MorninStar Church Lawsuit Against York County Over Fort Mill SC Tower


The 21-story tower never completed and never occupied.

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The latest legal filing in the years-long dispute over what is now the MorningStar Tower alleges York County violated South Carolina’s Freedom of Information Act.

MorningStar Fellowship Church filed the allegations last week against the county. Morningstar alleges the county released what the church says was largely false information in a March press release, but then cited attorney-client privilege as the reason for not providing MorningStar’s information to the publication’s support, which the church requested through the FOIA.

The filing mentions public information officer Greg Suskin, who sent the release to the media in March. On Thursday afternoon, Suskin emailed the Herald saying the county had no comment at this time on the latest filing.

MorningStar supporters have been at odds with the county for more than 15 years over an unfinished 21-story tower in Fort Mill. Discussions remain intense, as meetings of York County Council over the past few months regularly draw a dozen church members or supporters who call on the county to let MorningStar complete the tower. Various legal disputes have been before the courts for more than a decade.

Construction began in 1986 on the tower as part of the Heritage USA and Praise the Lord Ministry property at Fort Mill, which had been popularized by Jim and Tammy Faye Bakker. The tower was left unfinished when the ministry filed for bankruptcy amid a scandal that cost Jim Bakker his job.

MorningStar, unaffiliated with the previous ministry, took over the tower nearly two decades ago. MorningStar has completed several construction projects on its property in the Regent Park area. The church wants to complete the tower to allow the elderly to live.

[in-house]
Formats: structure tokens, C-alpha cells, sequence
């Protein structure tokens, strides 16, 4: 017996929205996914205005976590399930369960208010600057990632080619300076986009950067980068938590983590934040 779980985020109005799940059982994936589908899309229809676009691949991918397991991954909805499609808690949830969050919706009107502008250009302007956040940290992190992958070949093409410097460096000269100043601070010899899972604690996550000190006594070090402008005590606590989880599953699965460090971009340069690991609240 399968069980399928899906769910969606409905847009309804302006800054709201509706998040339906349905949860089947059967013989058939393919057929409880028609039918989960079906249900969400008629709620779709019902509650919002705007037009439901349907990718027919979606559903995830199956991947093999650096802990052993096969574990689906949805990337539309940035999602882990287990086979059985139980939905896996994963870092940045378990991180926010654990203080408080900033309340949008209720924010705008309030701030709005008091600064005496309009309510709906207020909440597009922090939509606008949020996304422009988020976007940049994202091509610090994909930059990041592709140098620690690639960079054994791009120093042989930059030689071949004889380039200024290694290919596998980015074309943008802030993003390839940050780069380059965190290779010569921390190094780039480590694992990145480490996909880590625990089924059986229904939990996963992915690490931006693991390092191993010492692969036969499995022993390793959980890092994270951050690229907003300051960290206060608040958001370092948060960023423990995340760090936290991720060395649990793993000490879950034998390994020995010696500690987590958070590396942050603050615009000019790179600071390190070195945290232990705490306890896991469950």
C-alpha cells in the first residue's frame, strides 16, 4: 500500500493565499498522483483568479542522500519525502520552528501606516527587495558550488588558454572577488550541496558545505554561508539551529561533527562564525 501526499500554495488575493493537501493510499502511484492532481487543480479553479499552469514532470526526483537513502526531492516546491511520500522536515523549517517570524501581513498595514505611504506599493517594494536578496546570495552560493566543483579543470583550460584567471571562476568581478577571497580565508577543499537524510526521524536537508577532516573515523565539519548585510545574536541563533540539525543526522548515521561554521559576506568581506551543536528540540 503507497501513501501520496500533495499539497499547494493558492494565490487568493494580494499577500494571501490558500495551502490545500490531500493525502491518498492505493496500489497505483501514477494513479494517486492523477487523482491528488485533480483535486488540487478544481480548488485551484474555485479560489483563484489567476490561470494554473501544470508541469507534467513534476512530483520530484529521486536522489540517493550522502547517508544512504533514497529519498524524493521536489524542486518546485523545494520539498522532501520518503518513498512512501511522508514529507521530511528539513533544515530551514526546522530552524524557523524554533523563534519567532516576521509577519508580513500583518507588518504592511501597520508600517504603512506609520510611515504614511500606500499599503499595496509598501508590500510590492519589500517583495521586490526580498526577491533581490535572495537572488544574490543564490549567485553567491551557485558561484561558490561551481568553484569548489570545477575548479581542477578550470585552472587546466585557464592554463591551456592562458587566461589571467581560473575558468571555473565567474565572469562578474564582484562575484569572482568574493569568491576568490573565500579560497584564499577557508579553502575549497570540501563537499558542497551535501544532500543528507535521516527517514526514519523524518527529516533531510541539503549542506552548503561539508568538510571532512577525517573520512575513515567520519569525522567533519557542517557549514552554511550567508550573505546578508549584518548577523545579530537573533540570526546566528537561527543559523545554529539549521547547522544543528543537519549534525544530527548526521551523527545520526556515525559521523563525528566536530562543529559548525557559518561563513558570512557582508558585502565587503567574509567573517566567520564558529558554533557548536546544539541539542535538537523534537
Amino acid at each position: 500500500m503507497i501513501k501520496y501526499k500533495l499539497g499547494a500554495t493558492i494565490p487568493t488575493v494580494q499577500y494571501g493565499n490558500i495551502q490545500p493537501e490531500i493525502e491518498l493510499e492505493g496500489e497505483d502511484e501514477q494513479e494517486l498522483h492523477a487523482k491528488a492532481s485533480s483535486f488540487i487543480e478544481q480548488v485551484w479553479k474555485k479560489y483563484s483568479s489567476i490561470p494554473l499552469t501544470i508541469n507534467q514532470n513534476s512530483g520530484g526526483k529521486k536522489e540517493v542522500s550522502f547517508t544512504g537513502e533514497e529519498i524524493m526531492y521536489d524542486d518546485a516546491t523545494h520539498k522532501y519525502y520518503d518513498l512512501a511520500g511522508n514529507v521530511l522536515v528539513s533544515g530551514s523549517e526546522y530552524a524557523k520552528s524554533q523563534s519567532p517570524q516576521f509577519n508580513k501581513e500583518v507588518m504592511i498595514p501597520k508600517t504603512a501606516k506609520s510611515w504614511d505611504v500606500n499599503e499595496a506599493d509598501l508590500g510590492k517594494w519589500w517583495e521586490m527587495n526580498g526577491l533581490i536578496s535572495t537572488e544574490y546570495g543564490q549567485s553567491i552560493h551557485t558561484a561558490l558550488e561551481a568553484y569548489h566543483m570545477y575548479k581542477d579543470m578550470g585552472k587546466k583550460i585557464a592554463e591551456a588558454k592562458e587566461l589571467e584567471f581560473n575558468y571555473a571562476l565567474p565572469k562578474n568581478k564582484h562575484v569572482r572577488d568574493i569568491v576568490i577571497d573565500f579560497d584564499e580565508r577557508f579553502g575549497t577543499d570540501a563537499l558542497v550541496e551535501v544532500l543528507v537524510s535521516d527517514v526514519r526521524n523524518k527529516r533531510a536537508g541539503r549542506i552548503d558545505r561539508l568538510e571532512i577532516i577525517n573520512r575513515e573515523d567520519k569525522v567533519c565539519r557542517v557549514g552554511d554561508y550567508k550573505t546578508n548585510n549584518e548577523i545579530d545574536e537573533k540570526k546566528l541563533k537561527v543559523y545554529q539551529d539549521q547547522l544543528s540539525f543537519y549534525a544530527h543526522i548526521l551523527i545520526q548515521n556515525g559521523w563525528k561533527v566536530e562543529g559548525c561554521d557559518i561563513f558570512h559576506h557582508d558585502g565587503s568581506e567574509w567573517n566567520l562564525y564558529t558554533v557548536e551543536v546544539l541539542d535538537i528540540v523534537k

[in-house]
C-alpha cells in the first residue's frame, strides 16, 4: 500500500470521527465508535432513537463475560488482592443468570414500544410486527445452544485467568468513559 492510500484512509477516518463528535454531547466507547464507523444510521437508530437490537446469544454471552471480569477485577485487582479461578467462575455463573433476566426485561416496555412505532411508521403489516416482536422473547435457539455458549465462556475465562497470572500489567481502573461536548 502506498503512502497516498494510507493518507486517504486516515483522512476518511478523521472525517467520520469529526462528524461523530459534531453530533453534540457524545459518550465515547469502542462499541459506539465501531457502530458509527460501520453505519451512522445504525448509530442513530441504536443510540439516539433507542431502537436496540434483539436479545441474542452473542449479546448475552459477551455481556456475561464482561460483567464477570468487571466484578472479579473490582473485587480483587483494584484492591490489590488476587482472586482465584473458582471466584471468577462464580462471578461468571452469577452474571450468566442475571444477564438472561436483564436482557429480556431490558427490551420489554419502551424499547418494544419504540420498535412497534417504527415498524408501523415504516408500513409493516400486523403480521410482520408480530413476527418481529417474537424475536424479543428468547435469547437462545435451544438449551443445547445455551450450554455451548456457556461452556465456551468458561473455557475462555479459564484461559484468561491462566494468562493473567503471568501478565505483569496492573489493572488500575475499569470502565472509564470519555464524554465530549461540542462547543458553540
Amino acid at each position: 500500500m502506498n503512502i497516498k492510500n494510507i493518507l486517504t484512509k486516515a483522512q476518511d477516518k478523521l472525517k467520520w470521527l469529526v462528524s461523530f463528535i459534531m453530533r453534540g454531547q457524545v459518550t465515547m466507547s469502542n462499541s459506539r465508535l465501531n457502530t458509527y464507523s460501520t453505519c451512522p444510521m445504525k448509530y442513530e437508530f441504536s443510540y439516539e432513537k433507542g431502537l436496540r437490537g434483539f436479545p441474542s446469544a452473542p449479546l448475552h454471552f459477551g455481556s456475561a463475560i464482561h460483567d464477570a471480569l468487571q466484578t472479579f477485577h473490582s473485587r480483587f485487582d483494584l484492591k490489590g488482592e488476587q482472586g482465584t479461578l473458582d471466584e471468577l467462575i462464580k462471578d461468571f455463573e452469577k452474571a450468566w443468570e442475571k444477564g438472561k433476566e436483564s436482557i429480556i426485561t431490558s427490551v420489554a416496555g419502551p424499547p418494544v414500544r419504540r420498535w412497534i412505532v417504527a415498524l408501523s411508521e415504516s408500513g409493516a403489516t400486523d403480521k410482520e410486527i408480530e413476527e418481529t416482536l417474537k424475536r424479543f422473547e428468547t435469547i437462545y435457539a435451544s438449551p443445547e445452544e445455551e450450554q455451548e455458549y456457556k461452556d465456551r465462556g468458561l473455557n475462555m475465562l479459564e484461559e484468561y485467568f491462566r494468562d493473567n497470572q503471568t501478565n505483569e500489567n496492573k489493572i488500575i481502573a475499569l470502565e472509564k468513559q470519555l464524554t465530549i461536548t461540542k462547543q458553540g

The county argues that the deadlines have already passed for when the tower should have fallen, and that even construction done decades ago should meet today’s and stricter building standards.

“The county has a duty to protect the health, safety and welfare of its citizens and simply cannot allow a 35-year-old building that was never completed to stand in its current state” , reads the March release.

In Wednesday’s filing, MorningStar says the church submitted a FOIA request largely in response to the press release.

“By publicly disseminating false statements to millions of potential readers in the press release, York County has effectively waived any claims of attorney-client privilege or attorney work product because it has disseminated information to third parties through its reckless press release, which is now largely the basis of the FOIA request,” MorningStar wrote in the filing.

MorningStar takes issue with York County’s statement in the statement that the courts had dismissed all previous claims against the church related to the tower.

“As the record of both courts indisputably shows, this reckless epistle was patently false in several crucial respects and was clearly designed, in part, to directly undermine and destroy the ministry of MorningStar by sabotaging and slandering its reputation with the public,” said the record. bed.

The filing Wednesday calls for a response from the county within 30 days.

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John Marks graduated from Furman University in 2004 and joined the Herald in 2005. He covers community growth, municipalities, transportation and education primarily in York and Lancaster counties. The Fort Mill native has won dozens of South Carolina Press Association awards and several President McClatchy Awards for news coverage in Fort Mill and Lake Wylie.
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